(work in progress)
Participating in OpenRoaming as an ANP means
a) adding a number of Passpoint Roaming Consortium Organization Identifiers (RCOIs) in the beacons of the Wi-Fi network and
b) to have an uplink into the OpenRoaming RADIUS infrastructure.
In order to signal that eduroam users are welcome, a set of these RCOIs can be used. Below are two common choices. Note that the SSID for the network is then arbitrary but SHOULD NOT be "eduroam" as there are known side-effects on supplicants when the network configuration matches both by SSID and by RCOI.
The configuration snippets that enable OpenRoaming with the "OpenRoaming All" and an uplink to the eduroam OT proxy are on this separate page.
Hotspots which want to become eduroam SPs but cannot use the SSID "eduroam" should use the eduroam Roaming Consortium Organisation Identifier (RCOI)
00-1B-C5-04-60 [configured in end-user device to be displayed as: "eduroam® Hitchhiker" (name provisional)]
to indicate that their Passpoint network is willing to accept eduroam guests.
For the actual request routing, there are three possible ways:
1a) is currently the most viable option.
There are currently no plans to move away from using the SSID "eduroam" as the single user-facing identifier for hotspots operated directly by an eduroam participating organisation.
If this ever changes, the Roaming Consortium Organisation Identifier 00-1B-C5-04-6F [configured in end-user device to be displayed as: "eduroam®"] is reserved for that purpose. It is configured in some supplicants but not expected to be emitted by any SP which has an SSID "eduroam" at this point. However, eduroam SPs which deploy a separate onboarding SSID can benefit from the Online Sign-Up capabilities in Passpoint R2 and above. They should configure their eduroam SSID to emit the OSU (Online Sign-Up) portions of Passpoint and configure the OSU server URL as defined below as the target server for Online Sign-Up. Their onboarding SSID must then allow access for end-users to that URL and to eduroam CAT.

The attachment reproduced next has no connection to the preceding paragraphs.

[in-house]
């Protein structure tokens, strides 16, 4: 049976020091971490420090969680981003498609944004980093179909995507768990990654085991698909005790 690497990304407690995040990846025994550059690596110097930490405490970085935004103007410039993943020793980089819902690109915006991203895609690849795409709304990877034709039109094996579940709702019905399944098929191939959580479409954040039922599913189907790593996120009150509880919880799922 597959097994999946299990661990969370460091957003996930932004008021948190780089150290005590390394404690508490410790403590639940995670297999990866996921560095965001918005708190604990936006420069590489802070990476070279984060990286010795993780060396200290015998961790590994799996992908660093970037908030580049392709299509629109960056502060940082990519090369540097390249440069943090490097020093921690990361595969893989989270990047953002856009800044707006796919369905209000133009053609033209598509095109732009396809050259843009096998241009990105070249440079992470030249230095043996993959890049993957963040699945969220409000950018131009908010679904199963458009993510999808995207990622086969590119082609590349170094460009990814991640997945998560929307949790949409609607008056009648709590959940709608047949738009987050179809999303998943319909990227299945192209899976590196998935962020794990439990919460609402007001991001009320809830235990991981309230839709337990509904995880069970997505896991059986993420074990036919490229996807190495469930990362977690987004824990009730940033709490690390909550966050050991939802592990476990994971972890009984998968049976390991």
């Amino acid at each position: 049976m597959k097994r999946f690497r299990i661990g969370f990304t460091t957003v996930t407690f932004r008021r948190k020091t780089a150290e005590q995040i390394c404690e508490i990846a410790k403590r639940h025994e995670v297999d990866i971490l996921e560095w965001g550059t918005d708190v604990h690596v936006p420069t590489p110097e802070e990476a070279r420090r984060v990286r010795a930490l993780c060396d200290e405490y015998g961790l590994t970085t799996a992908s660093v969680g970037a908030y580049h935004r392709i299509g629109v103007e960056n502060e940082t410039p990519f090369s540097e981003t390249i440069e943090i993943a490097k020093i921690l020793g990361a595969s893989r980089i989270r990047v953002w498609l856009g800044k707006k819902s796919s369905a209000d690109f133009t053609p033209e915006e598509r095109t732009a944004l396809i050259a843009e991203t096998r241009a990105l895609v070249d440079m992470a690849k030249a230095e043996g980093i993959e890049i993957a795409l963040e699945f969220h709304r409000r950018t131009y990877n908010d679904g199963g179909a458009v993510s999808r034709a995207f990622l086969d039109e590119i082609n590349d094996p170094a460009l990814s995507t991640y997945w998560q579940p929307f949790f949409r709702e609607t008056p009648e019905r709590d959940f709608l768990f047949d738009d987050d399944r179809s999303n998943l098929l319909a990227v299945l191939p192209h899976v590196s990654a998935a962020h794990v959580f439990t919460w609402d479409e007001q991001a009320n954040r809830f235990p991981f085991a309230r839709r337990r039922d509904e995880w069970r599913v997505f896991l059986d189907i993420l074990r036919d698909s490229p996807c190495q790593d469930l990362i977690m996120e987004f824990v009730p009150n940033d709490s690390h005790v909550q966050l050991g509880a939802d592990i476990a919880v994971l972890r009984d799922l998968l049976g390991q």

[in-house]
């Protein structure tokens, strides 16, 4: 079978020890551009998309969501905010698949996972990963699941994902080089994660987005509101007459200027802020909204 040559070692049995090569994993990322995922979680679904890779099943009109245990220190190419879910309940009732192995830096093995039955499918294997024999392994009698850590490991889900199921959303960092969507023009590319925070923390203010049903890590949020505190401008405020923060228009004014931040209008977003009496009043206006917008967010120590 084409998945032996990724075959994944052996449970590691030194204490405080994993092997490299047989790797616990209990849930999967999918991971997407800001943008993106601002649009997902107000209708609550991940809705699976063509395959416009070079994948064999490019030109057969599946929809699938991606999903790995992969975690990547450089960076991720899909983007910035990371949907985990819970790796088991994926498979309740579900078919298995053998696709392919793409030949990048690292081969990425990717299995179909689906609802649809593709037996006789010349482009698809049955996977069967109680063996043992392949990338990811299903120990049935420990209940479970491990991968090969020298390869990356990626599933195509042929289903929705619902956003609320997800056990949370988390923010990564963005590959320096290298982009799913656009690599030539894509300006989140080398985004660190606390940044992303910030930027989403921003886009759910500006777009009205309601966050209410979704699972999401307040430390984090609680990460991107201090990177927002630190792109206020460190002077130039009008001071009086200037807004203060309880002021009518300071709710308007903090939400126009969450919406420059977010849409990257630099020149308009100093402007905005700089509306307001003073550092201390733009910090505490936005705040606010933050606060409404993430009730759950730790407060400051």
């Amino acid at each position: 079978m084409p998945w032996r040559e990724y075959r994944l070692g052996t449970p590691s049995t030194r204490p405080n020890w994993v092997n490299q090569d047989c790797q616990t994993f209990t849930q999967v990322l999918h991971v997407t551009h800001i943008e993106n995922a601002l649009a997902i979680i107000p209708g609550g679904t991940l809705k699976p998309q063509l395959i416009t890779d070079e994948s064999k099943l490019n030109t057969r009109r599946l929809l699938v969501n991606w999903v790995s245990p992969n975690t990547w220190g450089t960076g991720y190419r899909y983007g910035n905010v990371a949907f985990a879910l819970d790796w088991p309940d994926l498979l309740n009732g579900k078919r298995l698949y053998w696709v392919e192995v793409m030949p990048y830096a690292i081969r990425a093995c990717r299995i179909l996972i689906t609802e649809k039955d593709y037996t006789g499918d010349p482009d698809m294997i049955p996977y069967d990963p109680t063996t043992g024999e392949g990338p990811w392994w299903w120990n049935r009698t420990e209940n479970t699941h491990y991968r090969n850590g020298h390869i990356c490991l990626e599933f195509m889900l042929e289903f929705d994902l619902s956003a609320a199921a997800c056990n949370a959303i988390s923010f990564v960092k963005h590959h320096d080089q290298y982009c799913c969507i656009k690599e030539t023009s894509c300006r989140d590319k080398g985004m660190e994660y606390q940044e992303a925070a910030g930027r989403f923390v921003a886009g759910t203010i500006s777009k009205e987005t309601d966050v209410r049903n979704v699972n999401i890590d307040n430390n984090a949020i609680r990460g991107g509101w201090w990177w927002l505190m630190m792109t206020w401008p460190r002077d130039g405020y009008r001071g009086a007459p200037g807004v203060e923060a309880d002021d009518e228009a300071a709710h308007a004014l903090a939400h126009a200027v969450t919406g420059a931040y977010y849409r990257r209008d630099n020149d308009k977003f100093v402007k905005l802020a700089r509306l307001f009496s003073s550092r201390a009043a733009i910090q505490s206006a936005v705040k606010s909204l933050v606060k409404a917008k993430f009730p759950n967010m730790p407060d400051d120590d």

eduroam Identity Providers interested in letting their users authenticate in a third-party roaming scenario may need to implement some elements of the eduroam Service Definition which are typically only optional.
In particular, for participation in OpenRoaming, the following is REQUIRED:
The DNS zone for the Identity Provider's realm name must include a NAPTR record for their realm pointing to an eduroam OpenRoaming interchange proxy. The example below targets the general-purpose proxy operated by eduroam OT; the target host may be different for eduroam NROs who operate their own proxy:
realm.name. 43200 IN NAPTR 100 10 "s" "aaa+auth:radius.tls.tcp" "" _radsec._tcp.openroaming.eduroam.org.
When your user is actually roaming with OpenRoaming, this is visible is the RADIUS datagrams due to the RADIUS Attribute
Operator-Name = 4<string>
where the string is the WBA Identifier of the organisation that operates the hotspot.
Starting with version 2.0.3, the eduroam onboarding toolset (eduroam CAT and eduroam Managed IdP) automatically inject network definitions based on the eduroam Roaming Consortium Organisation identifiers (RCOI) on all platforms where this is possible. The platforms and their respective caveats are listed below.
In general, the Passpoint configuration configures two eduroam RCOIs:
00-1B-C5-04-60 [Display Name "eduroam® Hitchhiker" (name provisional)]